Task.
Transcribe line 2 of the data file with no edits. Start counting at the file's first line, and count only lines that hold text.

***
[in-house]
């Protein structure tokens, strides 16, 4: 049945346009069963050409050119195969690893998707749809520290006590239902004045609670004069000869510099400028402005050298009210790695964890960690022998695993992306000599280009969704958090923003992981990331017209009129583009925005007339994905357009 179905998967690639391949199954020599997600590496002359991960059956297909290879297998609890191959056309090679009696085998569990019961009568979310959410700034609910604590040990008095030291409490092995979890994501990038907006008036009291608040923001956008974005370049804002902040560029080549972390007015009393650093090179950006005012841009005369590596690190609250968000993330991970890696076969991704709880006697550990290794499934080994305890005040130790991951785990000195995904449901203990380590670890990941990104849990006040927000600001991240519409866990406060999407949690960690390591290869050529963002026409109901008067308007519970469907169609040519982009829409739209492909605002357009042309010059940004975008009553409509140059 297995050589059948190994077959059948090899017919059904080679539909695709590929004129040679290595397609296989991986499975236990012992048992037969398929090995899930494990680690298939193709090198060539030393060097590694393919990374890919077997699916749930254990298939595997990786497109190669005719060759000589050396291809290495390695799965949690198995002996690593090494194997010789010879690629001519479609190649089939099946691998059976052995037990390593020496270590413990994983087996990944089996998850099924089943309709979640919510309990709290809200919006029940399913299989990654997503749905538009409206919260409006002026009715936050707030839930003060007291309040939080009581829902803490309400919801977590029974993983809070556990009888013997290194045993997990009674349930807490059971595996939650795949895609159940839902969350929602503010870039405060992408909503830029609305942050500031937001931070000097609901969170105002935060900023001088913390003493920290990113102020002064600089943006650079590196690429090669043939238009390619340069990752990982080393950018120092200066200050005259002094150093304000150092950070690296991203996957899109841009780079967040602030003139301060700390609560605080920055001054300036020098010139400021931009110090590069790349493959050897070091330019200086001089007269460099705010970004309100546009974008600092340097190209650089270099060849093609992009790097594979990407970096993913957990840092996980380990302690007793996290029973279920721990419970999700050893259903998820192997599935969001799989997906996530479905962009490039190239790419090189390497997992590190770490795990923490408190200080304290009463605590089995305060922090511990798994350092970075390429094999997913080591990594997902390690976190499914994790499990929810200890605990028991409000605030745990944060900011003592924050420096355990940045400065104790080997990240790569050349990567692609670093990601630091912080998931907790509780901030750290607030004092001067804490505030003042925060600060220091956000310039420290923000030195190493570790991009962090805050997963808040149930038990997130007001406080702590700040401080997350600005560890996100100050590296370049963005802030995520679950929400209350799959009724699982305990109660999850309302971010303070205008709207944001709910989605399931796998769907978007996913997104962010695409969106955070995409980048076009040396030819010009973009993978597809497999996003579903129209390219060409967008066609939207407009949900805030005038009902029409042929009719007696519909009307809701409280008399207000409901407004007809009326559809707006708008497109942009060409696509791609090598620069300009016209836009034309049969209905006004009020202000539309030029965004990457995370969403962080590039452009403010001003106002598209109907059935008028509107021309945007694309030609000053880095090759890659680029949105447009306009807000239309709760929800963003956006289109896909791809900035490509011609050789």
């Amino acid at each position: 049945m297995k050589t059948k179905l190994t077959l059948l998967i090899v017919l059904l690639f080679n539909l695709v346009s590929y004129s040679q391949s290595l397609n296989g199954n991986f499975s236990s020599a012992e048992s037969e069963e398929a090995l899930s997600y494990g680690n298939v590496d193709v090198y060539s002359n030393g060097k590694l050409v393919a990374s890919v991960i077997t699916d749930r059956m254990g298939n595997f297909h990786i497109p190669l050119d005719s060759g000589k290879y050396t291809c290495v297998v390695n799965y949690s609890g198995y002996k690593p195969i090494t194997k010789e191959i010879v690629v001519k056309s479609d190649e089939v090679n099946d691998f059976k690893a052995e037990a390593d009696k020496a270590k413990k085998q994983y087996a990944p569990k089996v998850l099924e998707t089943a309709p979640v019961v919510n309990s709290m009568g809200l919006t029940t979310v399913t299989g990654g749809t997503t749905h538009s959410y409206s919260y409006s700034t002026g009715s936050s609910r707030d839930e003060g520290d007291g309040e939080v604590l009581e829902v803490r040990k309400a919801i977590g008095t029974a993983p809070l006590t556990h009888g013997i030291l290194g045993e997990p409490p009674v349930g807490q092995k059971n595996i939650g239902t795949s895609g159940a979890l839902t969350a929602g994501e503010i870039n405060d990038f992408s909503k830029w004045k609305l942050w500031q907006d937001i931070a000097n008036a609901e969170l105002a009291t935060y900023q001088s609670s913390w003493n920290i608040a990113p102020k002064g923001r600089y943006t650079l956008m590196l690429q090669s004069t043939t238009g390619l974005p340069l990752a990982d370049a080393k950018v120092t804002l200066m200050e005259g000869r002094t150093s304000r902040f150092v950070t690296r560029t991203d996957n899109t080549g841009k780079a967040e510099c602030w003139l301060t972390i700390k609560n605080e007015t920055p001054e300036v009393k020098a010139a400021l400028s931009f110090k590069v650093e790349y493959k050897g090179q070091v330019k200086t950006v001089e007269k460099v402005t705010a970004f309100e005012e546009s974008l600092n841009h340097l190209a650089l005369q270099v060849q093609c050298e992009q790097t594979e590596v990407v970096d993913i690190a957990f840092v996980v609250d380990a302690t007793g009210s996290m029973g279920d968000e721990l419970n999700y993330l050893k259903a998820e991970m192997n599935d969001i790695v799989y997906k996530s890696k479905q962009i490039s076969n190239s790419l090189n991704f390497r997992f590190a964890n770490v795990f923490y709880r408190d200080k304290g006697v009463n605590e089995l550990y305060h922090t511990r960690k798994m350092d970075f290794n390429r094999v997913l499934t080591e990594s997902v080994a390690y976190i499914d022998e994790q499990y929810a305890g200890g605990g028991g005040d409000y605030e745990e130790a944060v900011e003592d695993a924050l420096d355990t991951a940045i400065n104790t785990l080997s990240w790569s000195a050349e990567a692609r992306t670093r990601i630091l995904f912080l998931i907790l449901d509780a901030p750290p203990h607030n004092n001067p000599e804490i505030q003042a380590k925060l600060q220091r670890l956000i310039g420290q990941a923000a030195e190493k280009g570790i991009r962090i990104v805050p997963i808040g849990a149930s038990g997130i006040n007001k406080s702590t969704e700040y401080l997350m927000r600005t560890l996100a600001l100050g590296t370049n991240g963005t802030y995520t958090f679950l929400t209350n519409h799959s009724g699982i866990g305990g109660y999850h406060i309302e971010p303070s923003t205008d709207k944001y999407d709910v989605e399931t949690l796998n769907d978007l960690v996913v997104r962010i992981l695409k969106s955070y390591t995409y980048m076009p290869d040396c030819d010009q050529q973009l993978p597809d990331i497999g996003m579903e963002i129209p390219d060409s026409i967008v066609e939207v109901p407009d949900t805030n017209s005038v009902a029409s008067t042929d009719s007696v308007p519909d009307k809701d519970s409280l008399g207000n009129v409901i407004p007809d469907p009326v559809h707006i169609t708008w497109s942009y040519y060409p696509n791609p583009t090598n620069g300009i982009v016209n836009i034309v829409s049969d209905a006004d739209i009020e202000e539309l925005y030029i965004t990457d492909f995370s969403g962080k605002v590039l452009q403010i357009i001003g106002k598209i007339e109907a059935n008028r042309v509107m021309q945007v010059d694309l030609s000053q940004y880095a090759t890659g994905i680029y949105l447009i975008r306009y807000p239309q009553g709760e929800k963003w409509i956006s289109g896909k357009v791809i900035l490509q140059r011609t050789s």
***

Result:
């Protein structure tokens, strides 16, 4: 049945346009069963050409050119195969690893998707749809520290006590239902004045609670004069000869510099400028402005050298009210790695964890960690022998695993992306000599280009969704958090923003992981990331017209009129583009925005007339994905357009 179905998967690639391949199954020599997600590496002359991960059956297909290879297998609890191959056309090679009696085998569990019961009568979310959410700034609910604590040990008095030291409490092995979890994501990038907006008036009291608040923001956008974005370049804002902040560029080549972390007015009393650093090179950006005012841009005369590596690190609250968000993330991970890696076969991704709880006697550990290794499934080994305890005040130790991951785990000195995904449901203990380590670890990941990104849990006040927000600001991240519409866990406060999407949690960690390591290869050529963002026409109901008067308007519970469907169609040519982009829409739209492909605002357009042309010059940004975008009553409509140059 297995050589059948190994077959059948090899017919059904080679539909695709590929004129040679290595397609296989991986499975236990012992048992037969398929090995899930494990680690298939193709090198060539030393060097590694393919990374890919077997699916749930254990298939595997990786497109190669005719060759000589050396291809290495390695799965949690198995002996690593090494194997010789010879690629001519479609190649089939099946691998059976052995037990390593020496270590413990994983087996990944089996998850099924089943309709979640919510309990709290809200919006029940399913299989990654997503749905538009409206919260409006002026009715936050707030839930003060007291309040939080009581829902803490309400919801977590029974993983809070556990009888013997290194045993997990009674349930807490059971595996939650795949895609159940839902969350929602503010870039405060992408909503830029609305942050500031937001931070000097609901969170105002935060900023001088913390003493920290990113102020002064600089943006650079590196690429090669043939238009390619340069990752990982080393950018120092200066200050005259002094150093304000150092950070690296991203996957899109841009780079967040602030003139301060700390609560605080920055001054300036020098010139400021931009110090590069790349493959050897070091330019200086001089007269460099705010970004309100546009974008600092340097190209650089270099060849093609992009790097594979990407970096993913957990840092996980380990302690007793996290029973279920721990419970999700050893259903998820192997599935969001799989997906996530479905962009490039190239790419090189390497997992590190770490795990923490408190200080304290009463605590089995305060922090511990798994350092970075390429094999997913080591990594997902390690976190499914994790499990929810200890605990028991409000605030745990944060900011003592924050420096355990940045400065104790080997990240790569050349990567692609670093990601630091912080998931907790509780901030750290607030004092001067804490505030003042925060600060220091956000310039420290923000030195190493570790991009962090805050997963808040149930038990997130007001406080702590700040401080997350600005560890996100100050590296370049963005802030995520679950929400209350799959009724699982305990109660999850309302971010303070205008709207944001709910989605399931796998769907978007996913997104962010695409969106955070995409980048076009040396030819010009973009993978597809497999996003579903129209390219060409967008066609939207407009949900805030005038009902029409042929009719007696519909009307809701409280008399207000409901407004007809009326559809707006708008497109942009060409696509791609090598620069300009016209836009034309049969209905006004009020202000539309030029965004990457995370969403962080590039452009403010001003106002598209109907059935008028509107021309945007694309030609000053880095090759890659680029949105447009306009807000239309709760929800963003956006289109896909791809900035490509011609050789």